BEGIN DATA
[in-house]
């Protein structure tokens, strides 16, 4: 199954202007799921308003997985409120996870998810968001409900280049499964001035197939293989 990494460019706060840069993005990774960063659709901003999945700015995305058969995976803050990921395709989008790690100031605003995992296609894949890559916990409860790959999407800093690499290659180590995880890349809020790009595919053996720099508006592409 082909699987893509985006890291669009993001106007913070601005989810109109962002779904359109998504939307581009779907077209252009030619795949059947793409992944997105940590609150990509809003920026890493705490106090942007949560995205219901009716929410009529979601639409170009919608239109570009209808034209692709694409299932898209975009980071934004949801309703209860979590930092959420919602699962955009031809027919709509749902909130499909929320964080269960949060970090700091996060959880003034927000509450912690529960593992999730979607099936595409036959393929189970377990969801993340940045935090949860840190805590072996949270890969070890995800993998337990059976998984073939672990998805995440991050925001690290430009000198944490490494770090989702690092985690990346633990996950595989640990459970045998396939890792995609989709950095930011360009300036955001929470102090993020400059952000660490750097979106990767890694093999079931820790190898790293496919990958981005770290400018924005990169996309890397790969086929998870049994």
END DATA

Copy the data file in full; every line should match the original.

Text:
[in-house]
């Protein structure tokens, strides 16, 4: 199954202007799921308003997985409120996870998810968001409900280049499964001035197939293989 990494460019706060840069993005990774960063659709901003999945700015995305058969995976803050990921395709989008790690100031605003995992296609894949890559916990409860790959999407800093690499290659180590995880890349809020790009595919053996720099508006592409 082909699987893509985006890291669009993001106007913070601005989810109109962002779904359109998504939307581009779907077209252009030619795949059947793409992944997105940590609150990509809003920026890493705490106090942007949560995205219901009716929410009529979601639409170009919608239109570009209808034209692709694409299932898209975009980071934004949801309703209860979590930092959420919602699962955009031809027919709509749902909130499909929320964080269960949060970090700091996060959880003034927000509450912690529960593992999730979607099936595409036959393929189970377990969801993340940045935090949860840190805590072996949270890969070890995800993998337990059976998984073939672990998805995440991050925001690290430009000198944490490494770090989702690092985690990346633990996950595989640990459970045998396939890792995609989709950095930011360009300036955001929470102090993020400059952000660490750097979106990767890694093999079931820790190898790293496919990958981005770290400018924005990169996309890397790969086929998870049994």